2003 ACGME Regulations

In 2002 the ACGME announced new regulations of resident hours and workloads, to take effect July 1, 2003 [13]. Although most people had seen it coming, it still aroused great consternation. The ACGME had already gradually stiffened requirements, limiting overnight on-call duty to every third night and requiring residents to have 1 day off every 7 days worked. A number of non-surgical specialties had imposed an 80-hour work week limit.

The surgeons, however, had rejected the hour limits. The Residency Review Committee for Surgery gave hospital surgical program directors responsibility for “appropriate” duty hours . They stressed that continuity of care must take precedence without regard to time of day, call schedules, or number of hours already worked. Work weeks of 100–120 hours were still common [14, 15].

The new regulations made the 80-hour week mandatory for all specialties and added a 24-hour limit for on-call duty. Hospitals were required to monitor work hours and reduce residents’ responsibility for patient care support services of no educational value, such as drawing blood for tests, starting intravenous lines, and transporting patients [16]. The ACGME would monitor compliance .

These stronger standards, however, fell short of the AMA and AAMC recommendations for shorter on-call hours, or those in the legislation proposed by Congress. Nonetheless, both the AMA and the AAMC endorsed the changes. The new rules were met with skepticism from CIR , Public Citizen, and the New York Times [17]. They also aroused strong feels within the profession—pro and con—the latter especially among the surgeons.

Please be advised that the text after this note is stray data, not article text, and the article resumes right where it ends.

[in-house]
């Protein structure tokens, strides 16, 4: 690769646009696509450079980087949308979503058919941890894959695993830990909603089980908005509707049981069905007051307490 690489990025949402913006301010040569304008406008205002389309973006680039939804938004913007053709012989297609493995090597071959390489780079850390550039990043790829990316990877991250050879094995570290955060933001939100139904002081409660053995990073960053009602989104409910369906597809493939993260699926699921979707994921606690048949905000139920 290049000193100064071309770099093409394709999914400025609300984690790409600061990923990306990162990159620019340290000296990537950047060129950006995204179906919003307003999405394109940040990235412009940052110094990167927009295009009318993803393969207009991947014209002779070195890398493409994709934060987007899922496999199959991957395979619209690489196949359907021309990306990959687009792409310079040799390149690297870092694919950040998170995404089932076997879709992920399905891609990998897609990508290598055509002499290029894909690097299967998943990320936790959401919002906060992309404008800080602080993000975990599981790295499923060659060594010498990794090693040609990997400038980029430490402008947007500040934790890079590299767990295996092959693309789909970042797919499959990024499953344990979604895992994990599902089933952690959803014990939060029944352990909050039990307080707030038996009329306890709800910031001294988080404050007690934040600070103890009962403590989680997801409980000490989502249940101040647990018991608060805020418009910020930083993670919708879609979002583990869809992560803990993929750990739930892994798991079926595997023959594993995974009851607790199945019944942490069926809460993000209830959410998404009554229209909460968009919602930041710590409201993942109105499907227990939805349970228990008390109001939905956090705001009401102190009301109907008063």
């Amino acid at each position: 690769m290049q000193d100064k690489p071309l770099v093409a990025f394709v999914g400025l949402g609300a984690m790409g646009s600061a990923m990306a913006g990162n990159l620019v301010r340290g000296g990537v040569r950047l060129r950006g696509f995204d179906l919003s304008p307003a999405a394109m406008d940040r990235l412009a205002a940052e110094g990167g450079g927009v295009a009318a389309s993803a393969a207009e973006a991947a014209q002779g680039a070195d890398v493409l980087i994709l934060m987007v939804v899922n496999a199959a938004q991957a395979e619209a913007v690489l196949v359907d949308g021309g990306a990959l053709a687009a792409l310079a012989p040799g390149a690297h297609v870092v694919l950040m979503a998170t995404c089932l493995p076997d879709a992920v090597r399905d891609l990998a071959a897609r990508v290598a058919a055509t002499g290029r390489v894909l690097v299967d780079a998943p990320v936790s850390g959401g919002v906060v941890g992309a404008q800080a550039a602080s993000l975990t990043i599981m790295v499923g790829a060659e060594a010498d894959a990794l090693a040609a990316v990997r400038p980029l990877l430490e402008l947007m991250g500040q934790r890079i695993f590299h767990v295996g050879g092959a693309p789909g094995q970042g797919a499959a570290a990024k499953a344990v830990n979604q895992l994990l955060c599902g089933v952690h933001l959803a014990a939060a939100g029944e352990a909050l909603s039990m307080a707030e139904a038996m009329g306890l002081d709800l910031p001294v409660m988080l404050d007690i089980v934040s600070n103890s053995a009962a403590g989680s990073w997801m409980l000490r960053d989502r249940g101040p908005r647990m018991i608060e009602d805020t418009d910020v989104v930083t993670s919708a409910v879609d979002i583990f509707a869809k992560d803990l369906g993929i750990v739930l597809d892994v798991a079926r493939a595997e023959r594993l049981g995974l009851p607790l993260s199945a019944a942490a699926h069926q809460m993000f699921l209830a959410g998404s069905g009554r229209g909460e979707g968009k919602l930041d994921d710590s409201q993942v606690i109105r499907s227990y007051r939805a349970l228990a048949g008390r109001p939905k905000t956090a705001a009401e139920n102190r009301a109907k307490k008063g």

The Duty Hours Debate

The arguments for hour and workload limitations are basically two: that it will reduce injuries and that it will improve residents’ mental health and well-being. The evidence of the potential harm to patients from sleep deprivation is abundant. Many studies over the years of its effects on various populations have shown the risk of sleep deprivation [18, 19], including a memorable study that demonstrated that impairment of performance after 24 hours of sustained wakefulness is equivalent to having a blood alcohol concentration of 0.10% [20].

Specific studies of medical residents’ performance also confirm its ill effects [21]. One controlled study of first year residents showed that those with 24-hour sleep deprivation made 36% more serious errors than those who worked 16 hour days, and they made over 5 times as many serious diagnostic errors [22]. Other studies showed residents made twice as many mistakes detecting cardiac arrhythmias when sleep deprived and twice as many technical errors in simulated laparoscopic surgery [23].

A survey of residents showed that 41% reported fatigue as a cause of serious mistakes; of those, 31% were fatal [22]. A meta-analysis of studies by the ACGME found that after 24–30 hours of sleep deprivation, clinical performance of residents dropped from the 50th to the 7th percentile of performance when rested [24].